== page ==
Anatomy and Physiology of the Endocrine System Notes


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Endocrine system anatomy and physiology

NOTES NOTES ANATOMY & PHYSIOLOGY ENDOCRINE ANATOMY & PHYSIOLOGY ENDOCRINE GLANDS ▪ Secrete hormones directly into bloodstream (exocrine glands use ducts) ▪ Maintain homeostasis by controlling variables such as body temperature, fluid balance ▫ Especially with negative feedback mechanisms HORMONES ▪ Can be classified as steroids/non-steroids Steroid hormones ▪ Derived from cholesterol; produced in adrenal glands, gonads (testes/ovaries) ▪ Hydrophobic/non-polar → travel through bloodstream with transport proteins, diffuse across target cell phospholipid membrane Non-steroid hormones ▪ Derived from peptides/proteins or single amino acids ▪ Peptidic hormones are hydrophilic → bind surface receptor proteins instead of passing through target cell membrane ▪ Amino acid hormones derived from tyrosine; generally hydrophilic (e.g. adrenaline/epinephrine and noradrenaline/ norepinephrine), apart from thyroid hormones 262 OSMOSIS.ORG Figure 31.1 Steroid hormones diffuse across the target cell membrane and bind to an intracellular receptor. Peptide hormones bind to a cell surface receptor. Both methods result in changes in gene expression. HORMONE SECRETION & REGULATION Paracrine signaling ▪ Effects of hormones released by nearby cells; e.g. glucagon → activates alpha cells, inhibits beta cells Sympathetic nervous system ▪ Epinephrine/norepinephrine alter secretion depending on adrenergic receptor type; ▪ e.g. β2: activates beta cells Parasympathetic nervous system ▪ Acetylcholine activates alpha cells and beta cells via M3 receptors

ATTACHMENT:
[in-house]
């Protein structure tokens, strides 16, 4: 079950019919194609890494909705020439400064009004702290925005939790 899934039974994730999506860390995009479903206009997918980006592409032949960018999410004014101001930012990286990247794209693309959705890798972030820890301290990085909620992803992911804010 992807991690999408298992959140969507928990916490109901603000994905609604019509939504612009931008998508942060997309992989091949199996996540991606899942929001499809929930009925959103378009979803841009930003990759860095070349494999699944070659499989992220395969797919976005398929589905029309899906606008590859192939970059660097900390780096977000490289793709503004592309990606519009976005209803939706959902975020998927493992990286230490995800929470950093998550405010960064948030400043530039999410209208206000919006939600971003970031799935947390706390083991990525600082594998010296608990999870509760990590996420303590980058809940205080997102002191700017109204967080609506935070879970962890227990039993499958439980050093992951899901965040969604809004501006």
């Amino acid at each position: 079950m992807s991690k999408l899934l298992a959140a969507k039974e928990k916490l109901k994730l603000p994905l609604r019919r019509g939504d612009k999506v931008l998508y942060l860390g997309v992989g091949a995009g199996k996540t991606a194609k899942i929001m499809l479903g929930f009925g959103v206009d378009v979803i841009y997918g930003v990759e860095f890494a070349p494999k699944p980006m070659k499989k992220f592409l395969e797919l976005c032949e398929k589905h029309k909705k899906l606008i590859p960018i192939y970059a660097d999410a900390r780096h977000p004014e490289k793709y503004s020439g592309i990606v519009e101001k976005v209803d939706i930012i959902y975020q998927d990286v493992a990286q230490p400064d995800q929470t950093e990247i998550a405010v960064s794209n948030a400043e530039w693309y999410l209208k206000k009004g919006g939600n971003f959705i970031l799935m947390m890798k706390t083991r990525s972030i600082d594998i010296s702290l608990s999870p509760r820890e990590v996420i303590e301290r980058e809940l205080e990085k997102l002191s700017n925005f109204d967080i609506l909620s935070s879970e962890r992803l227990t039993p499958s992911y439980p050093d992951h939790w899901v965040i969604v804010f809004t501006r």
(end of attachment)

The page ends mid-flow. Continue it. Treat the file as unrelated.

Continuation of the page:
Chapter 31 Endocrine Physiology: Endocrine Anatomy & Physiology GLAND LOCATIONS & FUNCTIONS ▪ Endocrine glands scattered throughout body Hypothalamus ▪ Located at base of brain ▪ Hypothalamus, brain work closely to make hormones that control other endocrine glands ▪ Made up of several nuclei (neuron clusters) which secrete hormones Pituitary gland ▪ Located just below brain; physically connected to hypothalamus by pituitary stalk (infundibulum) ▪ Made up of anterior, posterior lobe ▪ Anterior pituitary: AKA adenohypophysis ▫ Made of glandular tissue ▫ Receives stimulatory, inhibitory hormones from hypothalamus via hypothalamo-hypophyseal-portal system ▪ Posterior pituitary: AKA neurohypophysis ▫ Made of axons from hypothalamic supraoptic, paraventricular nuclei ▫ Receives hormones directly from hypothalamus ▫ Instead of producing own hormones, posterior pituitary stores hormones for later release ▫ Herring bodies: axon dilations which store hormones ▫ Hormones include antidiuretic hormone (ADH/vasopressin), oxytocin ▫ ADH signals: ↑ blood osmolarity, ↓ blood volume (ADH retains water from urine, constricts blood vessels → negative feedback) ▫ Oxytocin signals: childbirth (dilates cervix, stimulates uterine contractions), breastfeeding (contracts breast cells), social interaction, orgasm ▪ Stimulatory pituitary hormones ▫ Thyrotropin releasing hormone (TRH): pituitary secretes thyroid-stimulating hormone (TSH) → thyroid produces thyroid hormones ▫ Corticotropin releasing hormone (CRH): pituitary secretes adrenocorticotropic hormone (ACTH) → adrenal glands produce cortisol ▫ Gonadotropin releasing hormone (GnRH): pituitary secretes gonadotropins, e.g. follicle-stimulating hormone (FSH), luteinizing hormone (LH) → gonads produce gametes (sperm for testes, oocytes for ovaries), sex hormones (testosterone, estrogen, progesterone) ▫ Growth hormone releasing hormone (GHRH): pituitary secretes growth hormone → growth of long bones, tissues in body ▪ Inhibitory pituitary hormones ▫ Growth hormone inhibiting hormone (GHIH/somatostatin): pituitary secretes less/no growth hormone Figure 31.2 Endocrine glands’ location and the relationship between the hypothalamus and the the pituitary gland’s two lobes. OSMOSIS.ORG 263